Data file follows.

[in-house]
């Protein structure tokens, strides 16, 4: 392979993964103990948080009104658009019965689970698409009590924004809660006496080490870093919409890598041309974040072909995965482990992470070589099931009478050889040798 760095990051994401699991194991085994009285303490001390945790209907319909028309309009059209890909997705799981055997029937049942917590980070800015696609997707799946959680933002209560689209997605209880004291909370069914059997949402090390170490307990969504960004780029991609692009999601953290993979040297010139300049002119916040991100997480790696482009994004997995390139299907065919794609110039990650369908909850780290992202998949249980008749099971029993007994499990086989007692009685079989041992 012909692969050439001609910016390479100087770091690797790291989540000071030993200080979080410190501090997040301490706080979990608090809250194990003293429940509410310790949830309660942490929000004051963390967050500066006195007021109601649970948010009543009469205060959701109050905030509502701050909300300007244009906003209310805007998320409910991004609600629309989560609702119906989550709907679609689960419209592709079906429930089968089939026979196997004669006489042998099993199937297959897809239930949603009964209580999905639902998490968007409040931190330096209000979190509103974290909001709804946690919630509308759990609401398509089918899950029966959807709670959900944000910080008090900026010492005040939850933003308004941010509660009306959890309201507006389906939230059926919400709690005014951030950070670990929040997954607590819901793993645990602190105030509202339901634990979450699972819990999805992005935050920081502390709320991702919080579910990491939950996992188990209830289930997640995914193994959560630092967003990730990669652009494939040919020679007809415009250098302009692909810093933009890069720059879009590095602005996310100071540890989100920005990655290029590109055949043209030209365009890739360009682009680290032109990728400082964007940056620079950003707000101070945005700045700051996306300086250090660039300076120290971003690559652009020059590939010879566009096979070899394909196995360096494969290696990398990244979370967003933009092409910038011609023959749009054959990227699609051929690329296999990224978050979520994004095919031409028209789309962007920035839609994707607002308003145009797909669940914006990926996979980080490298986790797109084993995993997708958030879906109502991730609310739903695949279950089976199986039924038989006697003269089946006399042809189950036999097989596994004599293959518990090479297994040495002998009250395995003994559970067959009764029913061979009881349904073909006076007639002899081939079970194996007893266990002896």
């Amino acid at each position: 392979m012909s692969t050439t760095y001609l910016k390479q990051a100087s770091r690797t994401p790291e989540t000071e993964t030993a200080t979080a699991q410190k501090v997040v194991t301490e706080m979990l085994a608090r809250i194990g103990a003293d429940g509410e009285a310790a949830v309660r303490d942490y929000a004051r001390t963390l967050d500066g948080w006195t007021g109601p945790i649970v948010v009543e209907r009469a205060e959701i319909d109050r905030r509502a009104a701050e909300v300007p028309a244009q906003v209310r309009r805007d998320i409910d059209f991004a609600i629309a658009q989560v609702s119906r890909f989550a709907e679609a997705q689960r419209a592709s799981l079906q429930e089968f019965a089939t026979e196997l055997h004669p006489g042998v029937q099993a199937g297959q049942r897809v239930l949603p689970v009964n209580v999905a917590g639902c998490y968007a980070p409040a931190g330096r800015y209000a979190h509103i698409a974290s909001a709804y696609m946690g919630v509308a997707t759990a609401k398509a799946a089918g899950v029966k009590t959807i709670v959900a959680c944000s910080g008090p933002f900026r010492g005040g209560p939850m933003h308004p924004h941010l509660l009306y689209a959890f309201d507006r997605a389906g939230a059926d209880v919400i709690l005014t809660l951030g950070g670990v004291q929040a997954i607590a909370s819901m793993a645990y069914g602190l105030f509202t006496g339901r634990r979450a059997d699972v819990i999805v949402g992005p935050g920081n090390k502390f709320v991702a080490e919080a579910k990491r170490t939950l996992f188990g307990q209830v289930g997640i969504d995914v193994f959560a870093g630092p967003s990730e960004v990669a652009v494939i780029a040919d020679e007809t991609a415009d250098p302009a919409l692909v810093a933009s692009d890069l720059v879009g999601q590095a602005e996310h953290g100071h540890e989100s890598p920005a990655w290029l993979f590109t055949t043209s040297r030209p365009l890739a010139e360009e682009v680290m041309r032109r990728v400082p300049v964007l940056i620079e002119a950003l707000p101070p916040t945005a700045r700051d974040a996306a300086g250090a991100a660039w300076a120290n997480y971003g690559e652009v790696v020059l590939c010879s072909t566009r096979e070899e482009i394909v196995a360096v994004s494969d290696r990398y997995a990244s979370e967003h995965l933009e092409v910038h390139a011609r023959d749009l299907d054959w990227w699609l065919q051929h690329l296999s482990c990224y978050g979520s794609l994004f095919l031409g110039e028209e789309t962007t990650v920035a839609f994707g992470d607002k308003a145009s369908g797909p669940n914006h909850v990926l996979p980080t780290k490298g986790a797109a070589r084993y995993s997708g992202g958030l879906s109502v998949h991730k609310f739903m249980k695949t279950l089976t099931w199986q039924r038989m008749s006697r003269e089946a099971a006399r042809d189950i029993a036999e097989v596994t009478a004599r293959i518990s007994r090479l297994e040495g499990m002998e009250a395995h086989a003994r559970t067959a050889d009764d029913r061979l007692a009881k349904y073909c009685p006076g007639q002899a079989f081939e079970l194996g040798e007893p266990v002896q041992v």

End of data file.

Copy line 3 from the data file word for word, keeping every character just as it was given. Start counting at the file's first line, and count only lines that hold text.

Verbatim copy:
């Amino acid at each position: 392979m012909s692969t050439t760095y001609l910016k390479q990051a100087s770091r690797t994401p790291e989540t000071e993964t030993a200080t979080a699991q410190k501090v997040v194991t301490e706080m979990l085994a608090r809250i194990g103990a003293d429940g509410e009285a310790a949830v309660r303490d942490y929000a004051r001390t963390l967050d500066g948080w006195t007021g109601p945790i649970v948010v009543e209907r009469a205060e959701i319909d109050r905030r509502a009104a701050e909300v300007p028309a244009q906003v209310r309009r805007d998320i409910d059209f991004a609600i629309a658009q989560v609702s119906r890909f989550a709907e679609a997705q689960r419209a592709s799981l079906q429930e089968f019965a089939t026979e196997l055997h004669p006489g042998v029937q099993a199937g297959q049942r897809v239930l949603p689970v009964n209580v999905a917590g639902c998490y968007a980070p409040a931190g330096r800015y209000a979190h509103i698409a974290s909001a709804y696609m946690g919630v509308a997707t759990a609401k398509a799946a089918g899950v029966k009590t959807i709670v959900a959680c944000s910080g008090p933002f900026r010492g005040g209560p939850m933003h308004p924004h941010l509660l009306y689209a959890f309201d507006r997605a389906g939230a059926d209880v919400i709690l005014t809660l951030g950070g670990v004291q929040a997954i607590a909370s819901m793993a645990y069914g602190l105030f509202t006496g339901r634990r979450a059997d699972v819990i999805v949402g992005p935050g920081n090390k502390f709320v991702a080490e919080a579910k990491r170490t939950l996992f188990g307990q209830v289930g997640i969504d995914v193994f959560a870093g630092p967003s990730e960004v990669a652009v494939i780029a040919d020679e007809t991609a415009d250098p302009a919409l692909v810093a933009s692009d890069l720059v879009g999601q590095a602005e996310h953290g100071h540890e989100s890598p920005a990655w290029l993979f590109t055949t043209s040297r030209p365009l890739a010139e360009e682009v680290m041309r032109r990728v400082p300049v964007l940056i620079e002119a950003l707000p101070p916040t945005a700045r700051d974040a996306a300086g250090a991100a660039w300076a120290n997480y971003g690559e652009v790696v020059l590939c010879s072909t566009r096979e070899e482009i394909v196995a360096v994004s494969d290696r990398y997995a990244s979370e967003h995965l933009e092409v910038h390139a011609r023959d749009l299907d054959w990227w699609l065919q051929h690329l296999s482990c990224y978050g979520s794609l994004f095919l031409g110039e028209e789309t962007t990650v920035a839609f994707g992470d607002k308003a145009s369908g797909p669940n914006h909850v990926l996979p980080t780290k490298g986790a797109a070589r084993y995993s997708g992202g958030l879906s109502v998949h991730k609310f739903m249980k695949t279950l089976t099931w199986q039924r038989m008749s006697r003269e089946a099971a006399r042809d189950i029993a036999e097989v596994t009478a004599r293959i518990s007994r090479l297994e040495g499990m002998e009250a395995h086989a003994r559970t067959a050889d009764d029913r061979l007692a009881k349904y073909c009685p006076g007639q002899a079989f081939e079970l194996g040798e007893p266990v002896q041992v």